Brian Sta Maria: My involvement in hockey started during my early schooling at St. Paul’s Institution, Seremban. From the beginning I was blessed with having the best coach anyone could ask for.
Lawrence van Huizen, a tough no-nonsense disciplinarian, took me under his wing and together with additional encouragement and support from people like William Fidelis, Franco de Cruz, Michael Yan, my eldest brother, the late Henry Sta Maria, and a host of other ex-internationals like the late Ho Koh Chye and R. Yogeswaran, I picked up the finer points of the game.
In my first year of centralised training for the 1970 Asian Games, the usual ragging was compulsory (nothing as bad as nowadays), but I was protected by M. Mahendran. During the army training camp, the courage building exercise required the players to jump off the 3-metre platform into the pool and only Sri Shan refused. You’ll have to ask him why?
During the early years of training, coach Lawrence would always pair me with Franco during the defence versus forward sessions. I hated it because Franco was so skilful he made me run in circles. Disheartened and out of curiosity, I asked Lawrence why he always paired me with Franco. His answer made me realise the significance of this training. He said: “If you can stop Franco, you will be able to stop anyone.” How right he was!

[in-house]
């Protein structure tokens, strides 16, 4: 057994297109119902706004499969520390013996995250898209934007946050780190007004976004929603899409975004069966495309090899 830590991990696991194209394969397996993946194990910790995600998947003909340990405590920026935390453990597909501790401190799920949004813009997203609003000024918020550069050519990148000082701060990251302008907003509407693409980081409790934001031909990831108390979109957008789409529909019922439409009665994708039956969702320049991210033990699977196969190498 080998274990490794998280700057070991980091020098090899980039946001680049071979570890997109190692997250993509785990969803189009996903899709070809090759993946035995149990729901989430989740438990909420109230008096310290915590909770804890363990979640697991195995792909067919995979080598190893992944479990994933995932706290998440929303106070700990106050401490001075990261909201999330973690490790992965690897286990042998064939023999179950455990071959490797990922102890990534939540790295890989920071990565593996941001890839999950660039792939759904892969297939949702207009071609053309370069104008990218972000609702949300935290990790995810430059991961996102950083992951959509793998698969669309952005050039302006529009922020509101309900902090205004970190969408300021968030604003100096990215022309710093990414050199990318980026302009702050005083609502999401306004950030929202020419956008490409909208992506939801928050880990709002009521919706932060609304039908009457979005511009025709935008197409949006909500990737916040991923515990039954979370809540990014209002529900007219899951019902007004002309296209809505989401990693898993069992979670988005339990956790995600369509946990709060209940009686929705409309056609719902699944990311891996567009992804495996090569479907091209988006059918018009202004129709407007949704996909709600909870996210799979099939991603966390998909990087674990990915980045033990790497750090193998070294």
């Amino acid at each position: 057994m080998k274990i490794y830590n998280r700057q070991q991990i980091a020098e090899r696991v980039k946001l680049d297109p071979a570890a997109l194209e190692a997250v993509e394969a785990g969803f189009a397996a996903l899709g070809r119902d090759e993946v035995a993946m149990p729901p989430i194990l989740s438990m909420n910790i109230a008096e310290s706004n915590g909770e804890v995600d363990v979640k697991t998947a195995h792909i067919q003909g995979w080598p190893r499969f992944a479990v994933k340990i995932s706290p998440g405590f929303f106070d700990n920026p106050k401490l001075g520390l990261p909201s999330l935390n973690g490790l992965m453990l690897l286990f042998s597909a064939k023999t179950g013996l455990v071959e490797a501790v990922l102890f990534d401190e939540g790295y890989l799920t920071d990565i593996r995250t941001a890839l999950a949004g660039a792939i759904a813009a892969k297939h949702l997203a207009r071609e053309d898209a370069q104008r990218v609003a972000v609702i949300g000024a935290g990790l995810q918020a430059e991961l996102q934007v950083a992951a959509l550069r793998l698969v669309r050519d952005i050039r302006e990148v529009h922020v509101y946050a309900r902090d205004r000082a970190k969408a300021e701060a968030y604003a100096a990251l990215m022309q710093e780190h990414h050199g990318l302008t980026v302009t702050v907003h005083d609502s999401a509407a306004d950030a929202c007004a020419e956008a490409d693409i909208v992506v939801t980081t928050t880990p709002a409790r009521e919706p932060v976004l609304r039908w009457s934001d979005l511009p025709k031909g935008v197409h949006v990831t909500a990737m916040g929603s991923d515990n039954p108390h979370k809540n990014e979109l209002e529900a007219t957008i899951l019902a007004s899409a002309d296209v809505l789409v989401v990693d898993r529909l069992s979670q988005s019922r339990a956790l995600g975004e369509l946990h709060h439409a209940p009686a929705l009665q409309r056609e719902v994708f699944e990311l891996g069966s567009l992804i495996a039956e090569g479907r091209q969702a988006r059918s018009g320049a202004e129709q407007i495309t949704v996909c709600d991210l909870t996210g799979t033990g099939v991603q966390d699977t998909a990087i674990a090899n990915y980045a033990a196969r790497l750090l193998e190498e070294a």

As a fullback I had to be good at taking and defending short corners. We all know the speed and accuracy of Sri Shan and A. Francis, my teammates during much of my international career.
At practice, when Sri Shan takes the hits, Francis covers the goalkeeper’s right post and I cover the left post. And what was Shan’s favourite angle? You guessed it – the left post.
Vice versa when Francis took the hits. I had to switch to cover the right post. And where did Francis send his power shots? The right post.
But when it was my turn to take the hits, the one person who shivered was S. Balasingam. No, not because of my power hits but somehow or rather, the ball tended to hit Bala on some part of his body. Bala, my apologies.
Because of my fear of getting injured during short corner sessions, I practised my short sprints until I was the fastest off the block and I suppose coach Ho Koh Chye agreed.
I had to be drugged to get into the national team. At my first call-up to the national centralised training in 1969/1970, I wore my hair long and was told to have a haircut which I was not going to do. My friends knowing that it would end my hockey career even before it had started, spiked my drink. The next thing I knew they had cut my hair themselves. To them, my thanks for believing in me.